You’ve probably read it, heard people say it, or seen references to it in popular songs: You should stay together for your children. If you and your spouse are unhappy, but you have kids, you should just tough it out. Is this actually good advice?
On one hand, divorce can be very tough on kids. They can be stressed out, they may not understand why it’s happening, and they may not want you to split up. They liked the family unit the way that it was, and they want it to stay together.
However, you have to consider what sort of family life you’re giving them. If you and your spouse fight all of the time, if there is a lot of anger and stress in your lives, is that really a good place for kids to live? You may be better off to split up; many parents find out they actually get along better after a divorce because they don’t grate on each other all of the time, so they can reduce conflict and focus on the kids.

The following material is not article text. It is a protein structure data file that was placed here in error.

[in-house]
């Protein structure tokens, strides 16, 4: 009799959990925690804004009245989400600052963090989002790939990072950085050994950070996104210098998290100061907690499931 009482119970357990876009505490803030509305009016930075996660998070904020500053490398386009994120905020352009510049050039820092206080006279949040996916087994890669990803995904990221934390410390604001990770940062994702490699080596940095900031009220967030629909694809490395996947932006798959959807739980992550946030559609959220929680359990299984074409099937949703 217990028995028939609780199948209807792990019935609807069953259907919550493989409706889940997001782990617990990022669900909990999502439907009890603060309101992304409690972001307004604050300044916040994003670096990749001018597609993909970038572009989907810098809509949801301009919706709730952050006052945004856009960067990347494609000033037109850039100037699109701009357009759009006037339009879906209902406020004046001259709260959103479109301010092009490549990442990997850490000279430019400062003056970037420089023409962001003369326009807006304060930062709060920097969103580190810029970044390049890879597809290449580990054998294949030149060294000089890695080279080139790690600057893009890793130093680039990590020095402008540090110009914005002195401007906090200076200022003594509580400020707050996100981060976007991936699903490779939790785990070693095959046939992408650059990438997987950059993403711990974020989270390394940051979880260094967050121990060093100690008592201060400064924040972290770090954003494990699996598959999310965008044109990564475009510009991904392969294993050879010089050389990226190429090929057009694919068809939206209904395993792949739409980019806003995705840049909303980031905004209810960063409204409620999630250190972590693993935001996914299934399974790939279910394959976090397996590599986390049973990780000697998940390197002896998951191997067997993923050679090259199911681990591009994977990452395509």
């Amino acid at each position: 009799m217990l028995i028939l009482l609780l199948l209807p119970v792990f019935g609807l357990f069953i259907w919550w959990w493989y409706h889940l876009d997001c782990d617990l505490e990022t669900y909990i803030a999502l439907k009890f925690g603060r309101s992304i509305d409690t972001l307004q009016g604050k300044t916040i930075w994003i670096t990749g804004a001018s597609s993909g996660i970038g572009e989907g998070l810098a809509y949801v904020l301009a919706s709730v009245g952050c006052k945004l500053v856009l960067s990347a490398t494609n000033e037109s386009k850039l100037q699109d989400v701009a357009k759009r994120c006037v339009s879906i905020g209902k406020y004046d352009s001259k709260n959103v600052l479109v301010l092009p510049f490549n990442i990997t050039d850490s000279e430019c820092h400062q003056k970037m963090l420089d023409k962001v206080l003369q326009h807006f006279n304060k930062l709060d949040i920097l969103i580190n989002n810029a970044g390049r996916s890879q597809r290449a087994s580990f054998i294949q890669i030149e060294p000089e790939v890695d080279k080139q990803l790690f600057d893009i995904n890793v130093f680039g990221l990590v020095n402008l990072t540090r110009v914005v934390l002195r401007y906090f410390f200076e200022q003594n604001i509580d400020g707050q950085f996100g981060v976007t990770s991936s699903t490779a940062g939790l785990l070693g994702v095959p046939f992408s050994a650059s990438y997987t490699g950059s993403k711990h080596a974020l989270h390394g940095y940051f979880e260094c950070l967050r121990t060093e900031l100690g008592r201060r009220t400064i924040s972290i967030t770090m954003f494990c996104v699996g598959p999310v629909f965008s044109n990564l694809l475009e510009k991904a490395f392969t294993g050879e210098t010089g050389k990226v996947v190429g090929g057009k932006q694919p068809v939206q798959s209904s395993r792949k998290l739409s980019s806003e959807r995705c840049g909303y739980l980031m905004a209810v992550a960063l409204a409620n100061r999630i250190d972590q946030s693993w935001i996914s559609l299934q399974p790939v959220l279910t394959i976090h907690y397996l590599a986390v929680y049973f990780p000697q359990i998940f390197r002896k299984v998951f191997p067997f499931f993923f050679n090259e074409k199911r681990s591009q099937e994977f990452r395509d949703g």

The trick is to approach the divorce with the kids’ happiness as your main goal. Think about them when dividing property, agreeing to a custody arrangement, and working out a plan for child support. Always put their needs first. Use the divorce as a tool to give them the happy, safe life that they deserve—even if you and your spouse know you can’t do that by staying together.
As you head toward the divorce, it is wise to look into all of the legal steps that must be taken in Colorado to make it go smoothly.
Source: Parents, “Should I stay in my marriage for the kids?,” Jeff Palitz, accessed May 13, 2016